Follow by Email

Friday, September 21, 2012

Just what I needed!

Although my story is pretty heavy, there were wonderful uplifting moments during my hospital stay, and I have been thinking about one in particular for over a week now.  But you will need some background.

I love music, when I think back to my childhood and teenage years, I actually have a soundtrack in my head that goes with certain memories.  I had aunts and uncles that loved everything from Johnny Cash to the Guess Who and everything in between.  Growing up in Cape Breton meant that you listened to "Scottish Strings" at 6p.m. after the five o'clock news was over.  At least at my house.  Fiddle music was like the backdrop music to the memories, like sitting in the cars at the square dances in Glencoe and listening to "our" music while the sounds of the fiddle drifted out into the night air from the hall.

But as much as I loved music, I don't even know if I can tell you how much I adore one musician in particular.  Those that know me, will be chuckling by now, because I loved Matt Minglewood before it was cool to love him, and everyone knew it.  I don't remember which aunt or uncle introduced me to Matt's music, but I know it was either my aunt Mary, or my uncle Neil.  I do remember that Mary was the one who bought me my first album.  On a hot summer day 32 years ago, I met Matt Minglewood for the first time.  I was seven at the time, and was wearing a spaghetti stained spiderman shirt, shorts, and rubber boots.  I do not remember if I even talked, but I remember how he picked me up and put me on the hood of Dads' old green truck and addressed me just as he was talking to the others that were there.  He signed my "Movin' On" eight track, and I became an even bigger fan.

Over the years I can give you such amazing stories about the great fun that I had with my friends and family when I went to see Matt Minglewood play, the first time I saw him live was at a prom in Judique, and I stood there with a silly look of amazement near the stage when I wasn't dancing.  LOL, no wonder my friends would give me a hard time for being a groupie.  Little did they know, I had collected every scrap of paper every written about Matt since I was in about grade five, and kept it all in extensive scrapbooks.  I showed a few to Matt one time, and I am sure he thought I was a bit of a weirdo.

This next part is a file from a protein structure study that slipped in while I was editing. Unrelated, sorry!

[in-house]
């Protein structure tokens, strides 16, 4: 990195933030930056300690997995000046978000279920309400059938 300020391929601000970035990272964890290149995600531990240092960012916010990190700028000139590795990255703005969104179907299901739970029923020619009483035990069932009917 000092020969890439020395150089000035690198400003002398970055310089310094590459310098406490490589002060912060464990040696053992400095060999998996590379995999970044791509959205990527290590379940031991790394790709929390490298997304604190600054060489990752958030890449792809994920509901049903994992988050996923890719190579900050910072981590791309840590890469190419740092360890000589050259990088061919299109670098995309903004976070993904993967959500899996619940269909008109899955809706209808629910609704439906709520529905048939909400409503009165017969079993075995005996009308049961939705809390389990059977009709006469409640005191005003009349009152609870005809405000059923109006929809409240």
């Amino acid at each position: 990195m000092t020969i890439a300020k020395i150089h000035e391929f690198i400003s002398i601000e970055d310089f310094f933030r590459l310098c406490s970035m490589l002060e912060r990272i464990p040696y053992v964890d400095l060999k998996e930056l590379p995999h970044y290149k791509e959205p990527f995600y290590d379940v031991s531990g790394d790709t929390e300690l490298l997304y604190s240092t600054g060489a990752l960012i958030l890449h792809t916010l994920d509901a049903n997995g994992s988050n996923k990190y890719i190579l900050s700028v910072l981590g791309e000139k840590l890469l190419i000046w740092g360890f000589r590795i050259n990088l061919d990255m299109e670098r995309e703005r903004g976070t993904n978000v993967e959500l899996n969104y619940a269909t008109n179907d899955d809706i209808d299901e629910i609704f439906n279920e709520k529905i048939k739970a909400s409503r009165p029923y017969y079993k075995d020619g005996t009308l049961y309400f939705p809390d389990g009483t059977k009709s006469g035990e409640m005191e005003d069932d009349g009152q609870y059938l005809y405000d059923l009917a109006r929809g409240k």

So two days before my transplant Matt was playing at the arena in my hometown of Mabou.  I was determined to go, and I remember begging the doctors to let me out, I promised I would return in the morning.  I thought that if I was going to die, I needed to see Matt one last time, and dance with my friends to my favorite songs.  Colleen MacDonald and I would dance like no one was watching when we went to Matt.  We knew people talked about how we would dance from the very first song Matt sang, while others were still gaining their courage with a few rum and cokes.  We would dance with each other when no boys were ready to hit the floor, and we always danced to Whiz Kids because that was "our" song.  I told all this to Dr. Neville, and he said he was sorry, but there was just no way it could happen.

When my uncle Neil and aunt Marion heard how I longed to see Matt, Neil went to the arena to see Matt just to tell him how sick I was in hospital in Halifax.  Years later my aunt Marion told me how they couldn't get a babysitter that night, so Neil went anyway, and when he went out to start the car some kittens had crawled up under the car, and they both had to go out on their hands and knees to coax them all out before he could leave.  The things that people did for me!  But I didn't know all that.

Meanwhile, I had the transplant behind me, but the drugs were taking a terrible toll on my body.  I was in and out of consciousness, and so sick, that part never ended.  But remember how I told you the nurses would come in to tell me if I had a visitor?  Well, Matt had arrived in the unit, and all the nurses were busy with other patients.  I had no clue he might come to visit, and was asleep when he entered the room.  So when I opened my eyes I thought that I had finally died and Matt Minglewood was the first person I was seeing in heaven.  I was groggy, and confused, he was wearing his trade mark cowboy hat, but he had on one of my doctor's jackets.  When people came in they had to put on gowns and masks to see me, with no nurses around to direct him, he had dressed the doctor part, and had stayed while I slept so he could see me.  I am not sure how long he had waited, but I honestly was so overwhelmed I rang for the nurse.  I asked her to sit me up some, and wash my face, while I apologized to Matt for how horrendous I looked.  I could not believe he was there to see me.  He did not know me that well, so for him to drive to Halifax to visit this sick teenager, well, now you know what kind of person he is...simply fantastic. 

Under his arm was a "Gund" dog, and he tucked him in beside me as he sat in the chair beside my bed.  The word on spread on the floor, and several nurses from Cape Breton found excuses to pop into my room in the next while to meet a living legend.  It was pretty funny how some of them pretended to not know he was there, but I shared the whole experience happily.  Matt's real name is Roy Batherson, and the new dog by my side quickly gained the name Roy as well.  He still sits on my dresser in my bedroom.

Sometimes when we show each other kindness, you really don't know how much you can affect the other's life.  I don't think Matt has ever understood how much his effort meant to me, and to all my family and friends.  Or maybe he is just a very modest man.  However, his visit brought me such joy that it carried me through many rough days to come.  As is came time for him to leave, he leaned in towards me on the bed, and very softly sang me a verse and the chorus of "Me and the Boys".  There are some days when I still think about that day, and it still brings a tear to my eye.  Be nice to each other, it is better to be remembered for touching someone in a positive way than a bad one.  And love people, and music with passion, they will both carry you on your worst days. 

Saturday, September 15, 2012

Day One